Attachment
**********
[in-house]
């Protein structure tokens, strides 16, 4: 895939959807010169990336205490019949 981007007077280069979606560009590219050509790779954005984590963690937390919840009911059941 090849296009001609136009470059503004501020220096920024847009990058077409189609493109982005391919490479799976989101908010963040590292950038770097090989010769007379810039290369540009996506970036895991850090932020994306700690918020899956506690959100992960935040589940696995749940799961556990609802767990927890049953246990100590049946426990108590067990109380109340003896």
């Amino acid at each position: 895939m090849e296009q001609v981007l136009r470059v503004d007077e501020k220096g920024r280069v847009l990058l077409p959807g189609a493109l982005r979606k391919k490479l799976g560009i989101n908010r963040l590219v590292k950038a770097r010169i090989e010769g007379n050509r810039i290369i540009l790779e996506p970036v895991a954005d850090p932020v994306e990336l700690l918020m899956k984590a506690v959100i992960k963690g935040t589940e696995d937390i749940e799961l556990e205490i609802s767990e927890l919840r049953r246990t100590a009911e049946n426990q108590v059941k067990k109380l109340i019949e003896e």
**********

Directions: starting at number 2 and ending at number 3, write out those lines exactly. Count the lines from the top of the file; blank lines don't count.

């Protein structure tokens, strides 16, 4: 895939959807010169990336205490019949 981007007077280069979606560009590219050509790779954005984590963690937390919840009911059941 090849296009001609136009470059503004501020220096920024847009990058077409189609493109982005391919490479799976989101908010963040590292950038770097090989010769007379810039290369540009996506970036895991850090932020994306700690918020899956506690959100992960935040589940696995749940799961556990609802767990927890049953246990100590049946426990108590067990109380109340003896």
């Amino acid at each position: 895939m090849e296009q001609v981007l136009r470059v503004d007077e501020k220096g920024r280069v847009l990058l077409p959807g189609a493109l982005r979606k391919k490479l799976g560009i989101n908010r963040l590219v590292k950038a770097r010169i090989e010769g007379n050509r810039i290369i540009l790779e996506p970036v895991a954005d850090p932020v994306e990336l700690l918020m899956k984590a506690v959100i992960k963690g935040t589940e696995d937390i749940e799961l556990e205490i609802s767990e927890l919840r049953r246990t100590a009911e049946n426990q108590v059941k067990k109380l109340i019949e003896e």